10 Of The Weirdest Cars That Could Only Be From The ’50s
There’s Something Quite Special About 50s Cars – But These Might Be A Little Too Special
Updated September 30, 2018
During the 1950s there were some truly odd cars around, including a luxury sports car developed by the heirs of the bobby pin fortune. Check out these 10 crazy 50s cars.
Some are the product of enthusiastic entrepreneurs, others the outcome of a company at the end of the line. Over-confidence, marketing miscalculation, and under-financed often played a role as well.
1955 Gaylord Gladiator
Gaylord Car Ltd. was formed by the heirs to their father’s bobby pin fortune (seriously). James and Edward Gaylord wanted to built the ultimate personal luxury performance car, which they’d name the Gladiator. To build the first prototype, they turned to Spohn coachbuilders in Germany, but they were unhappy with their work. The next group of three cars were assigned to the Zeppelin company (yep, same one) but the brothers weren’t happy with their work either. For the first year of 1955 their goal was to produce and sell 25 Gladiators at $10,000 each ($88,500 in today’s money). Despite taking deposits from movie stars and royalty, the brother just couldn’t pull the business together and gave up the effort by 1956.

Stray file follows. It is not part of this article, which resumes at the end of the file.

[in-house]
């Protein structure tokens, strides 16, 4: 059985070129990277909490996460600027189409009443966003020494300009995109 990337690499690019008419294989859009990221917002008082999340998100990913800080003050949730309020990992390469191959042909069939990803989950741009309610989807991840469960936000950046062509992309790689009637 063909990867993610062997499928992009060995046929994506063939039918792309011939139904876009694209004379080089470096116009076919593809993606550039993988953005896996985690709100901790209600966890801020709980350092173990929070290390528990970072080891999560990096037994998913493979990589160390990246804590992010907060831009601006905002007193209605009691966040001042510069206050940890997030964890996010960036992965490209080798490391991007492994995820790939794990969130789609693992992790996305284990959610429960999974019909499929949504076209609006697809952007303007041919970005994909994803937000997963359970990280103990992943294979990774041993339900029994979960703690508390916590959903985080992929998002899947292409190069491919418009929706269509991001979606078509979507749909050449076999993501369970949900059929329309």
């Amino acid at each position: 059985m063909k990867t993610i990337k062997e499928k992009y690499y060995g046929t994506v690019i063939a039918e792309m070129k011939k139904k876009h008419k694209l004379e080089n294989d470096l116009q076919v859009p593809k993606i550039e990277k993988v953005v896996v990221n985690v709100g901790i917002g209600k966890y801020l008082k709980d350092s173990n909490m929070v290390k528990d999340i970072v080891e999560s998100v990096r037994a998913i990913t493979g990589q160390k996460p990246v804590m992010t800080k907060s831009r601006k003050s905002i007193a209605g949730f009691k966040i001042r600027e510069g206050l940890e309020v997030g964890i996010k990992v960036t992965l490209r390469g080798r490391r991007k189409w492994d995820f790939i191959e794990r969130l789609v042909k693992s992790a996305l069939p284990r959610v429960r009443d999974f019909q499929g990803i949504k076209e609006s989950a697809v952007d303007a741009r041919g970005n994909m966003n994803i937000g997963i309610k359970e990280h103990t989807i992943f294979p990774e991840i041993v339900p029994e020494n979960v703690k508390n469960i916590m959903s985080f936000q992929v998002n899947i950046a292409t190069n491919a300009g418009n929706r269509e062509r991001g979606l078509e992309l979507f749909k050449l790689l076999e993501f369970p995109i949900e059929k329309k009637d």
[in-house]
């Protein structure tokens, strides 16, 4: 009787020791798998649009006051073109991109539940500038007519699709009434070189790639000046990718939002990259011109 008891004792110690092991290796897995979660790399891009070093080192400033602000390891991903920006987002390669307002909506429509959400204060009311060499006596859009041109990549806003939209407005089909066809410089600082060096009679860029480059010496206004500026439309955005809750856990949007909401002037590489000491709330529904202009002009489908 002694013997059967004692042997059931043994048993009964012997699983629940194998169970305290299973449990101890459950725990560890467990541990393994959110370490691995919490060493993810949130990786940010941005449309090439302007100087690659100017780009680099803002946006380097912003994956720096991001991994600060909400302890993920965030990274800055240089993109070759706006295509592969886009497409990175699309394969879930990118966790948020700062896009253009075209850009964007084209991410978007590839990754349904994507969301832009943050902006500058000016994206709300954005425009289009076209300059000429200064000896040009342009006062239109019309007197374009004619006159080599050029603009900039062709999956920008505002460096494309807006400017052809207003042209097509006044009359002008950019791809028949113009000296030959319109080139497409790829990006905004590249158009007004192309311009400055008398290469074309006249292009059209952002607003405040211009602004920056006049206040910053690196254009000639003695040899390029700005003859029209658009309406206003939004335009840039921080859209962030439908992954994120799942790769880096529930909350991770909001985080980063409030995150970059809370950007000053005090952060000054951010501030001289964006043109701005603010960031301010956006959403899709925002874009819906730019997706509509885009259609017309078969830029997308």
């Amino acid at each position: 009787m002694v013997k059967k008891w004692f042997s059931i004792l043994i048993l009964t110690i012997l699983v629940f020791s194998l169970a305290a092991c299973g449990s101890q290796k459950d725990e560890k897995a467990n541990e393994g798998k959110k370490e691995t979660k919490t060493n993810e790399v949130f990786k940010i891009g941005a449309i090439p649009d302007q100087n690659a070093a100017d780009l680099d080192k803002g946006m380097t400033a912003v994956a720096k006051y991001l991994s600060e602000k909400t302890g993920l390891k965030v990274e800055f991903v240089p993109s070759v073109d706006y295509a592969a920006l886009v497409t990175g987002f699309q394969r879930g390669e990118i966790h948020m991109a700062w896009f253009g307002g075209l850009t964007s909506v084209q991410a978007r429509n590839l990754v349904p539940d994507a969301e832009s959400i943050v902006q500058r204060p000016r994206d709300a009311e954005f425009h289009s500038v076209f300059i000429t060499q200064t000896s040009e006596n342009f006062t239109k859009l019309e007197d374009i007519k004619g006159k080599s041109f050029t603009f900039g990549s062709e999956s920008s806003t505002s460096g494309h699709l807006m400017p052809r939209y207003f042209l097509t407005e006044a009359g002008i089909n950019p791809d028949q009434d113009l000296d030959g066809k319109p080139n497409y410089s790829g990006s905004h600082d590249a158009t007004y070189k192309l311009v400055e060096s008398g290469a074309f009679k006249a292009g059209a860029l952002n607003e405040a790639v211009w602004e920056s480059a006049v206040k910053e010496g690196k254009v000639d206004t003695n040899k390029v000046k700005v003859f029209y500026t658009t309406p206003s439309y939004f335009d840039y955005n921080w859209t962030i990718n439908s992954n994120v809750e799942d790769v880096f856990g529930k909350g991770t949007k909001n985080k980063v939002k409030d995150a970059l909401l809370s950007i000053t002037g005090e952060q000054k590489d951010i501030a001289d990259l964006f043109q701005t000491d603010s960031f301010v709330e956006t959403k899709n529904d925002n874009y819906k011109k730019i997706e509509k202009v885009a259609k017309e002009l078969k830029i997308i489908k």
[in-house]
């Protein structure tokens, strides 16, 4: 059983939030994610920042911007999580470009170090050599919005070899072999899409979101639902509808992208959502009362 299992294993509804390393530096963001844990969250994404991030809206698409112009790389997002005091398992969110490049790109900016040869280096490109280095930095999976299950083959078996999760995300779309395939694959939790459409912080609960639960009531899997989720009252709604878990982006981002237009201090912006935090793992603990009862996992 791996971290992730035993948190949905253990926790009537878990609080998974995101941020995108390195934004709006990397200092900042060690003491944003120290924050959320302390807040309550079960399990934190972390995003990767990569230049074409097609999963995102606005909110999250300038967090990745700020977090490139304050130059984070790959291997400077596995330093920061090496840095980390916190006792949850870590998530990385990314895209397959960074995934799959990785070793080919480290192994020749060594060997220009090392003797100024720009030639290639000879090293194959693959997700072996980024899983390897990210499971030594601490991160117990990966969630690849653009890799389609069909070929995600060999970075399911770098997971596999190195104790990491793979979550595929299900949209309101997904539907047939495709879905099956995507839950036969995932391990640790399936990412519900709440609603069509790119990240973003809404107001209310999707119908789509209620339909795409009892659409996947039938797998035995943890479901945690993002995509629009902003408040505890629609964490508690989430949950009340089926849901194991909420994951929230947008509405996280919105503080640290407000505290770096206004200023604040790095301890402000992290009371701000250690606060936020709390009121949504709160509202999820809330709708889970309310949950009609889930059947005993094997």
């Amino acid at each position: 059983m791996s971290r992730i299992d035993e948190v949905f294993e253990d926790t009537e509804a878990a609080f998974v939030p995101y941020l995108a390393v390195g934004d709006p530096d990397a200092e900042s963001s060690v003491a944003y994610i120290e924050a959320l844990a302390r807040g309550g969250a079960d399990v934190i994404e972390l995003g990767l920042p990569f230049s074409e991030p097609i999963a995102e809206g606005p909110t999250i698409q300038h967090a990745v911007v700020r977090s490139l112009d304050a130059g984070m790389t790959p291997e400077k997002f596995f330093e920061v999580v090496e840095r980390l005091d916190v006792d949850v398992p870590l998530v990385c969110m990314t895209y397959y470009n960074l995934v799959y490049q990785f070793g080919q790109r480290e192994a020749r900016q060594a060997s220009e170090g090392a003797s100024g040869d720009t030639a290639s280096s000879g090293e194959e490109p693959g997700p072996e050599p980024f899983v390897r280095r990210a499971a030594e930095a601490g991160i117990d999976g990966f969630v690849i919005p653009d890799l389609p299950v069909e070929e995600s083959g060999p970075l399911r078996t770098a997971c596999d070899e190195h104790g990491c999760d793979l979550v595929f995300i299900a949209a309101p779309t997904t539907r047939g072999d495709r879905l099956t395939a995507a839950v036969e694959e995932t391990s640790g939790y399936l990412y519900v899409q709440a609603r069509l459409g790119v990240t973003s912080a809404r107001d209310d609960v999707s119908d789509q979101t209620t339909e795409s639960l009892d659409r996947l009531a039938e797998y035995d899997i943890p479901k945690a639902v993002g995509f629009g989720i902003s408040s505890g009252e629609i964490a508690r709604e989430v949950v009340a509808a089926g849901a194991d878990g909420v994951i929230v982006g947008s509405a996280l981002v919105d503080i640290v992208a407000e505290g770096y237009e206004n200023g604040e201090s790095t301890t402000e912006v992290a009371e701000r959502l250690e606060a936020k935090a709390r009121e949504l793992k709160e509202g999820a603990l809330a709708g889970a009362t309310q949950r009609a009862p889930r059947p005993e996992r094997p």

1950 Studebaker Starlight Coupe
In 1950, new styling was introduced on the Studebaker Champion, with one of the new styling features the wraparound, “green-house” rear window that was on two-door cars from 1947–1951, at first just an option, in 1950 it was given its own trim line, the Starlight coupe. While great for visibility, as the C Pillar was so far forward, it created an extremely awkward looking rear section. The 1950 front wasn’t much better, with a “nose” one assumes was to look like an aircraft with a “spinner” grille that looked like it had been removed from the nacelle of a B-29. The “spinner” was dropped for the 1952 model year.
1948 Tucker 48